Thursday, March 11, 2010

Maybe we need some work on /i/ and /e/. . .

Yesterday I had a group of 1st graders. We have a part in their lesson to practice spelling with sounds we've learned, so sometimes we make a game of it on the white board. They love this! I had two students at the board racing to see who can spell the word correctly first and the loser picks who goes next. Here's a small part of our game -
Me: OK guys, your word is "tent"
Spacey Boy swiftly wrote "tit" and was so proud for finishing first!
Challenger got it right (thank goodness) and I quickly made sure no one was peering in the window to see what I was teaching!

Usually I have them sound out incorrectly spelled words so they can hear the difference, but I hurriedly moved along!

Friday, March 5, 2010

Art Museum

I went along with 2nd grade on a trip to a local art museum. We were divided into groups, so I was with 11 kids and a docent. She stopped in front of a picture of a covered wagon on a trail with snow tipped mountains in the distance. She asked the children what season they thought it was. In our part of Texas it hardly ever snows. So they saw snow and answered winter! The docent frowned and asked if there was snow on the grass - no. Well there's no snow on our green grass either. Last I checked it is still winter though! She told them the mountains her higher up and could have snow year round. So she asked again what season it looked like. Now the kids are confused! Finally someone guesses spring. She asks what else. Fall? OK, what else? Summer?? Puzzled looks were on every one's faces. She said, "The only season this could NOT be is winter!" Poor kids!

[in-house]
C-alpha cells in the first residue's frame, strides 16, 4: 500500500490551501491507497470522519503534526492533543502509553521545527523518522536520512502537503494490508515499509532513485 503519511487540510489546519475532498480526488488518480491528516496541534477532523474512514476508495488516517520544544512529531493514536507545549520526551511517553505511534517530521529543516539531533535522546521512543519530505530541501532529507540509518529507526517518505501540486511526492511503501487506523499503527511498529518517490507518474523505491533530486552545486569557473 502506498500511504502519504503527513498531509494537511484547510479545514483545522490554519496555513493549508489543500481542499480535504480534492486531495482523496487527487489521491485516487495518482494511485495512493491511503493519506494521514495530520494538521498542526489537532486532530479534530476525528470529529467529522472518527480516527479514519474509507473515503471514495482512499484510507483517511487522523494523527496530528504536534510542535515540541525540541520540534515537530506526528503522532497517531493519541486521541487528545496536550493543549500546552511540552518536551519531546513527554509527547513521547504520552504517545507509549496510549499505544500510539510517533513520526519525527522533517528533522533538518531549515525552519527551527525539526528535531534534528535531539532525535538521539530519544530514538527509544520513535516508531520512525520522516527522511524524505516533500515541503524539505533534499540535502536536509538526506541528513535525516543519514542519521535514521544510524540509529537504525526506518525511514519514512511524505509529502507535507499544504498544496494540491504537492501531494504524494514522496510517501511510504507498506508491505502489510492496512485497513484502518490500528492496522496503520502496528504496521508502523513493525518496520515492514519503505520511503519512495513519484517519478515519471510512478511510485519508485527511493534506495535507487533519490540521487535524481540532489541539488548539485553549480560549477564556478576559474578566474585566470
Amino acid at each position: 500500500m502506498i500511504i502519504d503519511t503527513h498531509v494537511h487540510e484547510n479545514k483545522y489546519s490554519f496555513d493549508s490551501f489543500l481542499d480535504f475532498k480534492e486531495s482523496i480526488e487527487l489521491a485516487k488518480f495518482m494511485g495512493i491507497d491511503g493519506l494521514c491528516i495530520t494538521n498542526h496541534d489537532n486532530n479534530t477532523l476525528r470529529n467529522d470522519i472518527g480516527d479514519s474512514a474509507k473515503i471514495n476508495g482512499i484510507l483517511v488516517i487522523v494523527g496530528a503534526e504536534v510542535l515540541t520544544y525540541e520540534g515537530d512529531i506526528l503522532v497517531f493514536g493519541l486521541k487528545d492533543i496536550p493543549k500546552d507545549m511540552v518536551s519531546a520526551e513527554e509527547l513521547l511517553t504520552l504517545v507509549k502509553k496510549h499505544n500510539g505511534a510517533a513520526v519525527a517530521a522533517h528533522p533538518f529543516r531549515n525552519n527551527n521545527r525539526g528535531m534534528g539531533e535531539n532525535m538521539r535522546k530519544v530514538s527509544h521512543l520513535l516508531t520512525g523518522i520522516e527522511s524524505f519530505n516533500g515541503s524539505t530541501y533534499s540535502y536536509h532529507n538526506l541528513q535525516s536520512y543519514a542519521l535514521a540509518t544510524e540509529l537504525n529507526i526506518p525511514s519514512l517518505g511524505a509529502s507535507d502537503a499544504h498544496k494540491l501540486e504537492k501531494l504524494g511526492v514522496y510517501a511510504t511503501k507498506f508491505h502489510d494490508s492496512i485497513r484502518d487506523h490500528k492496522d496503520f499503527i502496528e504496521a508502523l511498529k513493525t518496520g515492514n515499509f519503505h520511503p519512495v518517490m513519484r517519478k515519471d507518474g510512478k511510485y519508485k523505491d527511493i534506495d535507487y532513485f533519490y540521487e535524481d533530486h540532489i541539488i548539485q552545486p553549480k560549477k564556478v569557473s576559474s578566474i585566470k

We continued walking and one girl excitedly pointed at another painting, saying, "Look! A pot bellied pig!!" The docent looked and replied, "No. That is a wild hog."
The docent brought us to another painting with four men in it. She asked what they noticed about the faces. One child said, "PIMPLES!!" I couldn't help it, I snorted! She asked for it!! Of course, the ever positive docent replied, "No. Those could be moles."
Thank you docent, for encouraging these young minds!